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Divide and Conquer?

In an effort to make mischief in the Republican primary, the founder of Daily Kos is encouraging his adherents to support Rick Santorum.  

On some level, this makes sense.  If Romney is the ultimate nominee, the KosKidz wil have forced him to spend more money (and potentially alienate Santorum supporters he'll need in the fall) in order to win.  If Santorum is the nominee, Kos foresees having a field day.

The reason for the glee over the potential for Santorum as GOP nominee?  It comes down to what Matt Lewis (once of Townhall and now of the Daily Caller) characterizes as "contraception conservatism."  Santorum's willingness to talk about delicate social issues is admirable (as the author of a book called "Prude," believe me, I know it's not always easy).

But the effect of Santorum's willingness to opine vocally on issues such as the use of contraception is to open a chasm between two vital parts of the Republican coalition -- those whose emphasis is on social conservatism, and those whose emphasis is on economic freedom.  The latter tend to be somewhat more libertarian in their leanings and uncomfortable with what they perceive as government intrusion into private decision making, whether it's from the left or the right.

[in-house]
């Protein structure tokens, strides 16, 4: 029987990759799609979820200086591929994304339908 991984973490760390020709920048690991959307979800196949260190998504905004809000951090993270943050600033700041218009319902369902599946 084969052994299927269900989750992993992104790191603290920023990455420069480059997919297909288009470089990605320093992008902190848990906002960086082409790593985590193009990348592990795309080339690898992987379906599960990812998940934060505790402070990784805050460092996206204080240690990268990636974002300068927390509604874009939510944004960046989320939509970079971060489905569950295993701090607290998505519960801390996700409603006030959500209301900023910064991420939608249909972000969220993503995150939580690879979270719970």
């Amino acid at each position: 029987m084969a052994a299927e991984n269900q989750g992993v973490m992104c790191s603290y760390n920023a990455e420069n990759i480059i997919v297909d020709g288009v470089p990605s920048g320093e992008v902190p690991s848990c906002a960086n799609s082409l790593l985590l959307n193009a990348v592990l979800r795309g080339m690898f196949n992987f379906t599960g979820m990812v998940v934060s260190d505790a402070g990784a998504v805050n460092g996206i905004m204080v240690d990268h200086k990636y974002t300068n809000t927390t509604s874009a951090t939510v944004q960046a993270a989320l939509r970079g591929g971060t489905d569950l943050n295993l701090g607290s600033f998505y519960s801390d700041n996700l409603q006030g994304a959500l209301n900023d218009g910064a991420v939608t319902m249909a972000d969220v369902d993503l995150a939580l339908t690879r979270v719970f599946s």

Dividing social and economic conservatives is a problem, because without both (along with "strong defense conservatives") a Republican cannot win (unless the incumbent is fatally flawed AND the nominee demonstrates an almost uncanny ability to win independents -- a dubious strategy, since most of the money and grassroots enthusiasm comes from the base . . . or doesn't, as John McCain learned).  (Some might argue that Romney's various past apostasies do, in fact, alienate social conservatives -- but that argument is hard to square with Romney's CPAC victory and various polls showing that he performs fine among garden-variety conservatives.)

The problem would be happening in reverse if Mitt Romney were still pro-choice.  In that case, he would be dividing the party by alienating the social conservatives, just as some of Santorum's views are alienating the more libertarian wing of the party.  As Byron York notes, part of Santorum's challenge is to prove that he's a better candidate than he was when he came across to Pennsylvania voters as "arrogant and headstrong, preachy and judgmental."  His willingness to opine (and history of opining) on divisive social issues like contraception (where even hard-core conservatives can disagree) gives pause, as politics is nothing if not a game of addition.

Ultimately, if we are serious about defeating the President, the question becomes: Although both Santorum and Romney have flaws, which of them is likelier to be able to hold together the Republican base AND attract (or at least not frighten away) swing voters who will be deluged with misinformation by the Obama campaign and its allies in the MSM?

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